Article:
COVID-19 Evidence Alerts
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Etiology Ren L, Yu S, Xu W, et al. Lack of association of antihypertensive drugs with the risk and severity of COVID-19: A meta-analysis. J Cardiol. 2021 May;77(5):482-491. doi: 10.1016/j.jjcc.2020.10.015. Epub 2020 Nov 2.

BACKGROUND: The association of antihypertensive drugs with the risk and severity of COVID-19 remains unknown.

METHODS AND RESULTS: We systematically searched PubMed, MEDLINE, The Cochrane Library, Cochrane Central Register of Controlled Trials (CENTRAL),, and medRxiv for publications before July 13, 2020. Cohort studies and case-control studies that contain information on the association of antihypertensive agents including angiotensin-converting enzyme inhibitors (ACEIs), angiotensin II receptor blockers (ARBs), calcium-channel blockers (CCBs), ß-blockers, and diuretics with the risk and severity of COVID-19 were selected. The random or fixed-effects models were used to pool the odds ratio (OR) with 95% confidence interval (CI) for the outcomes. The literature search yielded 53 studies that satisfied our inclusion criteria, which comprised 39 cohort studies and 14 case-control studies. These studies included a total of 2,100,587 participants. We observed no association between prior usage of antihypertensive medications including ACEIs/ARBs, CCBs, ß-blockers, or diuretics and the risk and severity of COVID-19. Additionally, when only hypertensive patients were included, the severity and mortality were lower with prior usage of ACEIs/ARBs (overall OR of 0.81, 95% CI 0.66-0.99, p < 0.05 and overall OR of 0.77, 95% CI 0.66-0.91, p < 0.01).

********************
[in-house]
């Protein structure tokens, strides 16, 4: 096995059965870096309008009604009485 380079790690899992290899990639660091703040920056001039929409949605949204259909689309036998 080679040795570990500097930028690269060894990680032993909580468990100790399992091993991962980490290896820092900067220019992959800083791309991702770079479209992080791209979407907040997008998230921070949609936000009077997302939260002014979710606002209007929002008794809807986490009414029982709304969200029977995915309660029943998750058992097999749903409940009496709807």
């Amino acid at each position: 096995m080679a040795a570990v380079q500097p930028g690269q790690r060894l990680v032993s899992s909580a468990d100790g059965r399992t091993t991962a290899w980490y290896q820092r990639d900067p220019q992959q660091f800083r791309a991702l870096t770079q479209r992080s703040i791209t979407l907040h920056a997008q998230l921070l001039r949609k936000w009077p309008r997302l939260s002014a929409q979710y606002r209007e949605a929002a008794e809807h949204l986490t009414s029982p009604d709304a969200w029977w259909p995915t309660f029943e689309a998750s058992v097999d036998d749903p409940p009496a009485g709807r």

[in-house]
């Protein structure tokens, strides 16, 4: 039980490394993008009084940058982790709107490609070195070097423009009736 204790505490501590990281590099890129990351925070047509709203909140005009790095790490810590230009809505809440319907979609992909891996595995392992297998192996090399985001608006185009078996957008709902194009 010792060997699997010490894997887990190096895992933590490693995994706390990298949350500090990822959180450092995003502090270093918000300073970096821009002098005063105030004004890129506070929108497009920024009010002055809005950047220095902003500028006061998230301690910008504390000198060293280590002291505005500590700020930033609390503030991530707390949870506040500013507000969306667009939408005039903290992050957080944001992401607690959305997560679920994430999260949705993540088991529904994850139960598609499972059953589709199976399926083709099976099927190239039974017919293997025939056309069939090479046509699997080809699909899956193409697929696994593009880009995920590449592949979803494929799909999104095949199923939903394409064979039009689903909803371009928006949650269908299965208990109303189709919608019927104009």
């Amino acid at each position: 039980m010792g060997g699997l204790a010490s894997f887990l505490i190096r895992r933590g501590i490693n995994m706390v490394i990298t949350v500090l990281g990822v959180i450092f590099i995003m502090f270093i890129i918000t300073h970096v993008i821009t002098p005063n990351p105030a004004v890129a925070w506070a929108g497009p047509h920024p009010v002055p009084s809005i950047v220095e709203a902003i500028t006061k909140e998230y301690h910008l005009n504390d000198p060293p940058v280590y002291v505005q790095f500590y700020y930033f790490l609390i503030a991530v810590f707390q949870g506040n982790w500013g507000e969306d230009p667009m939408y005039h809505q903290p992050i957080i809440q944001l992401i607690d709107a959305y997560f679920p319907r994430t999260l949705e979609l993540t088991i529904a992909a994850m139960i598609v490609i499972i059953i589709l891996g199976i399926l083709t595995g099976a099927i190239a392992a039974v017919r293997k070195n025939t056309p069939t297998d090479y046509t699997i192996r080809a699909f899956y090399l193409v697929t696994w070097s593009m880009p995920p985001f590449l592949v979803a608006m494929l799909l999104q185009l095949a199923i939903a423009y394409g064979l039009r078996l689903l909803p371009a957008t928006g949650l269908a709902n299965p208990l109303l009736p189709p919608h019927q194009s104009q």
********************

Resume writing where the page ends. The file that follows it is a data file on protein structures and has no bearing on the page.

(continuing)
CONCLUSIONS: Taken together, usage of antihypertensive drugs is not associated with the risk and severity of COVID-19. Based on the current available literature, it is not recommended to abstain from the usage of these drugs in COVID-19 patients.

REGISTRATION: The meta-analysis was registered on OSF (

Discipline / Specialty Area Score
Internal Medicine
Comments from MORE raters

Internal Medicine rater

As an internist who is treating patients with hypertension, I find this article is of great interest. It is very helpful because of the fear that the use of renin-angiotensin system (RAS) blockers could potentially increase the risk for and the severity of COVID-19. It assures medical practitioners that the use of anti-hypertensives including RAS-blockers is safe even during the pandemic. The results of this meta-analysis should be disseminated especially the result that prior use of ACE-inhibitors and ARB's rather than increasing risk, are actually associated with lower risk of severe COVID-19 and lower mortality.